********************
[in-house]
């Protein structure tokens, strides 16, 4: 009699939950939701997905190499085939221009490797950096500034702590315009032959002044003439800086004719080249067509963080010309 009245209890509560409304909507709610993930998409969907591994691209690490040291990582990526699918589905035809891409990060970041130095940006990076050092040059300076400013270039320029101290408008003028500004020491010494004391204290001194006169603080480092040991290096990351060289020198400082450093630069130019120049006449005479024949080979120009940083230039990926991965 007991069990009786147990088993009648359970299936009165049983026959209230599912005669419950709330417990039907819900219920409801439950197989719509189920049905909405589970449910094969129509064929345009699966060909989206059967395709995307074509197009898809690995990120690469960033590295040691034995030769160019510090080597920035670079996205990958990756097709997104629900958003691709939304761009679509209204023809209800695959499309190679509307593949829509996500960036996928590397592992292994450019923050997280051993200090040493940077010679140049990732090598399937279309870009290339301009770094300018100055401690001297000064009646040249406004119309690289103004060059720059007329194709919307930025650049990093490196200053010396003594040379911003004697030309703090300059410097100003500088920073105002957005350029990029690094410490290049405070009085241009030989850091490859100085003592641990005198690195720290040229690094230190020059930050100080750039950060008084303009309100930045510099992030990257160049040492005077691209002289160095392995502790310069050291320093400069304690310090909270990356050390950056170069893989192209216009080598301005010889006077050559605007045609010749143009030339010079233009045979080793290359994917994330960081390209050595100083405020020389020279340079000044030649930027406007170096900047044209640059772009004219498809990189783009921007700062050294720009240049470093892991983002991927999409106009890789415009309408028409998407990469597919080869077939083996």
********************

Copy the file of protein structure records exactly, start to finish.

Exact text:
[in-house]
């Protein structure tokens, strides 16, 4: 009699939950939701997905190499085939221009490797950096500034702590315009032959002044003439800086004719080249067509963080010309 009245209890509560409304909507709610993930998409969907591994691209690490040291990582990526699918589905035809891409990060970041130095940006990076050092040059300076400013270039320029101290408008003028500004020491010494004391204290001194006169603080480092040991290096990351060289020198400082450093630069130019120049006449005479024949080979120009940083230039990926991965 007991069990009786147990088993009648359970299936009165049983026959209230599912005669419950709330417990039907819900219920409801439950197989719509189920049905909405589970449910094969129509064929345009699966060909989206059967395709995307074509197009898809690995990120690469960033590295040691034995030769160019510090080597920035670079996205990958990756097709997104629900958003691709939304761009679509209204023809209800695959499309190679509307593949829509996500960036996928590397592992292994450019923050997280051993200090040493940077010679140049990732090598399937279309870009290339301009770094300018100055401690001297000064009646040249406004119309690289103004060059720059007329194709919307930025650049990093490196200053010396003594040379911003004697030309703090300059410097100003500088920073105002957005350029990029690094410490290049405070009085241009030989850091490859100085003592641990005198690195720290040229690094230190020059930050100080750039950060008084303009309100930045510099992030990257160049040492005077691209002289160095392995502790310069050291320093400069304690310090909270990356050390950056170069893989192209216009080598301005010889006077050559605007045609010749143009030339010079233009045979080793290359994917994330960081390209050595100083405020020389020279340079000044030649930027406007170096900047044209640059772009004219498809990189783009921007700062050294720009240049470093892991983002991927999409106009890789415009309408028409998407990469597919080869077939083996």